Representatives refer to the two part project initiative as “schemes.”  The first scheme focuses on construction and use of the Superhighways.  The second scheme focuses on development of a bike sharing program.  Barclays purchased a London based bike sharing company from Mayor Johnson and will incorporate use into the Superhighways bike options.  The bike sharing program based itself off Montreal’s program called “Bixi.”  Six thousand bikes bearing the Barclays logo will be available for a daily access fee.  Four hundred docking stations within zone one will allow for easy pick up and drop off of shared bikes.

The first launch features a route from Merton to the City (called route CS7) and a route from Barking to Tower Gateway (called route CS3).  Each route is approximately 12.5 kilometers or just over 7.5 miles in length.  Cathy Turner and others involved in the Cycle project placed bikers’ safety at the forefront of design. 

Lanes must meet a minimum standard of 1.5 meters (just under 5 feet) in width, 37 mirrors (called “Trixi”) are fixed at junctions giving drivers better visibility of cyclists before turning, and “84 new Advanced Stop Lines at least 5m [roughly 16 feet] deep at junctions, providing a space for cyclists to wait ahead of queuing traffic.”  Bike lanes are clearly marked giving cyclists direct and continuous routes through central London.  The lanes are painted blue for easy visibility of routes and for bikers’ safety.    

Sponsored by famous British bank, Barclays Bank PLC, the new Cycle Superhighways are intended to attract a healthier and environmentally-friendly alternative to motor vehicles.  The heart of the program aims to improve cycling conditions for people already commuting by bike, encourage new cyclist, help keep people fit, decrease traffic congestion, alleviate overcrowded public transport, and reduce emissions.

Mayor Boris Johnson hopes the new Cycle Superhighways will help Londoners turn to pedal power for daily commutes.  He goes on to state that he would like London to transform into a cycling city.  Mayor Johnson wants people to see the benefits of biking for air quality, transportation issues, and for health and personal finances.

So far, statistical figures from TfL show growing percentages of cycle use in all areas studied.  Routes CS7 and CS3 use have risen by 70% with an increase of 100% on some stretches during peak hours.  Figures also show an increase of 34% of new cyclists using the routes since Barclays Cycle Superhighways launch.  Many bikers remarked the safety standards allow them to feel more comfortable biking.  But, as a bonus the bikers explained they commute via bike routes as a means for a healthier lifestyle, to save money, and make the commute more pleasant.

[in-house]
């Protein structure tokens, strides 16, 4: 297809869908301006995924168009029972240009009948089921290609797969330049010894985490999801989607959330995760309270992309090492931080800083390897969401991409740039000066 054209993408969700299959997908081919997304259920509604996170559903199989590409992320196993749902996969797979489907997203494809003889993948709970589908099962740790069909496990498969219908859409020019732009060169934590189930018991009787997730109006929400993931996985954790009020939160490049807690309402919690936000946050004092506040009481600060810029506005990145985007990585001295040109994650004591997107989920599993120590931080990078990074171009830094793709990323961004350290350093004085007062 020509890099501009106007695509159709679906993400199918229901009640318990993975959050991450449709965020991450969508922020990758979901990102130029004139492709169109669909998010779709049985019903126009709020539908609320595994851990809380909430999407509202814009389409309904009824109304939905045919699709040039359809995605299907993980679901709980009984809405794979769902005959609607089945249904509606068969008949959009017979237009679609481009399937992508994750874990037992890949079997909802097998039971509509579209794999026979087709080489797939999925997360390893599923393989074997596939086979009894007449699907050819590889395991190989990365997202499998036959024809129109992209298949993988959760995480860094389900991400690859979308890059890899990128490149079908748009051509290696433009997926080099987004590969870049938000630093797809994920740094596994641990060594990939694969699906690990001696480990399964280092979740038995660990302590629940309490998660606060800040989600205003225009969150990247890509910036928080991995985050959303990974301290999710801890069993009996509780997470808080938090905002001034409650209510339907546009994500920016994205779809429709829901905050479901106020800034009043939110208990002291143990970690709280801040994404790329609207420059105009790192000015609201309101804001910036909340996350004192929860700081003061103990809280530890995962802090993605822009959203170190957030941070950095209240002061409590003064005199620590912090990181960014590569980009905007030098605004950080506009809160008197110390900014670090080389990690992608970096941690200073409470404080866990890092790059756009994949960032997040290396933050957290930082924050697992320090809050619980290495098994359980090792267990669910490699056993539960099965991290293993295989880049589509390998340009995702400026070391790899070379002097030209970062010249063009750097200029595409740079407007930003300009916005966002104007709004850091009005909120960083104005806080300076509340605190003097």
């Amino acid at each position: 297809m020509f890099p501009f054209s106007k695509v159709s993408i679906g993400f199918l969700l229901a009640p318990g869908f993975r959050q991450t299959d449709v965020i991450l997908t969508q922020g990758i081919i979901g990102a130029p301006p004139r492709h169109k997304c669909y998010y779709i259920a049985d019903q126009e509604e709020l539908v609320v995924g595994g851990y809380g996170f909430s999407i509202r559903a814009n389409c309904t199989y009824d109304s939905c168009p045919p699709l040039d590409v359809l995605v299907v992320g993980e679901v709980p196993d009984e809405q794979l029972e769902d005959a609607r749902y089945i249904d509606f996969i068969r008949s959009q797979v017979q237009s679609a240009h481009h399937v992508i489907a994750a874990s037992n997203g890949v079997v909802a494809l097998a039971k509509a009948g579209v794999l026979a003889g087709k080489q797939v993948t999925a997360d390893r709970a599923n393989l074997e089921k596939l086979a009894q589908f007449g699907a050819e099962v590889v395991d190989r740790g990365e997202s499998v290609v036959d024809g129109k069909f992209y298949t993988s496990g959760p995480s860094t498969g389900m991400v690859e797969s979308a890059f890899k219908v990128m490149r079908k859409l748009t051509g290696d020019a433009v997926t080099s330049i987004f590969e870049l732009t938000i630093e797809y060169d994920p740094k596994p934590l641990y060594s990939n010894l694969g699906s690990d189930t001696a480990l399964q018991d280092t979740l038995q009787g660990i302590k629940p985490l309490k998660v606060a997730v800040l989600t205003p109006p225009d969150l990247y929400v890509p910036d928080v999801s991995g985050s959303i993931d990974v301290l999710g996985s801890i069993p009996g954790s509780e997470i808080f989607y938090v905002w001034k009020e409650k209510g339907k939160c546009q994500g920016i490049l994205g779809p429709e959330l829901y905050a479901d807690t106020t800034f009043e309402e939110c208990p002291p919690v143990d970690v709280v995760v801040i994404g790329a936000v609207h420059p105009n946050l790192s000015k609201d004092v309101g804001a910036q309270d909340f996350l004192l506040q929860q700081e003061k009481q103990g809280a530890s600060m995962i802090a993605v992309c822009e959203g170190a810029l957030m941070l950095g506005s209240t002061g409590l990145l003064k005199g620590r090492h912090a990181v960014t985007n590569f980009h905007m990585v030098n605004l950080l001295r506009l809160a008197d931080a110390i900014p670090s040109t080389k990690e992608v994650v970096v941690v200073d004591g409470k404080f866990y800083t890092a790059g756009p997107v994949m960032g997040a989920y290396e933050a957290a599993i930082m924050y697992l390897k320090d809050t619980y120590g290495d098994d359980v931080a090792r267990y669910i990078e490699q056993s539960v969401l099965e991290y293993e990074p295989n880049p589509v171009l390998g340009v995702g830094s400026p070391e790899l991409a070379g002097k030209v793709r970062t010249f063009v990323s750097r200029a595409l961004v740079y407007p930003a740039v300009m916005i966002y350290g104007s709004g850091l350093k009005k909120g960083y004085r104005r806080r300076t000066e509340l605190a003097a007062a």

Chief Executive of London Cycling Campaign (LCC), Ashok Sinha, said he is excited to hear more Londoners are biking.  He stated TfL and LCC members will continue to work together to increase the quality of the next routes.  Sinha hopes the next routes will attract even more Londoners to use the Superhighways.

Barclays Cycle Superhighways are set to expand to 12 highly-visible blue cycle routes by the end of 2015.            

Copenhagen to Build “Superhighways” for Bikes

November 30, 2010

In Copenhagen, one of the most bike-friendly cities in the world, 500,000 commuters travel to school or to work by bicycle every day.  This equally nearly 40% of the commuting population, with the remainder split almost evenly between those driving in cars and those who take public transportation.  Copenhagen’s success at persuading people to adopt low-carbon forms of transportation has already made it an international model for cities that want more people to get around by bike.  However the city is aiming to go even further.  To increase the percentage of individuals who commute by bike even more, Copenhagen is looking at designing bicycle “superhighways” that make it easier to commute from the suburbs to the city.

By the year 2015, Copenhagen officials hope fully half the commuter trips in the city will take place on the seat of a bicycle.  To accomplish this goal Andreas Roehl, bicycle program manager for the Copenhagen area, is working to address the needs of bicyclists commuting to and from the city from the suburbs.  Because suburb commuters must travel a longer distance than those who live and work in the inner city, supplying them with good bicycling options can be particularly challenging. 

Bicycle superhighways—safe and well-kept streets for bicycles that travel from city to suburb in the straightest possible line—might turn out to be the solution.  In addition to keeping the roads clear of ice, leaves, and other hazards, advocates of the superhighway idea plan to provide bicycle maintenance stations along the route, which will allow cyclists to repair or pump up a tire should one of their wheels sprout a leak.  Another step that could make cycling on the superhighway convenient is to time traffic lights so riders traveling at twenty kilometers per hour will encounter almost all green lights and seldom have to stop.  This “Green Wave” concept has been implemented successfully on three bicycle routes within the city of Copenhagen already.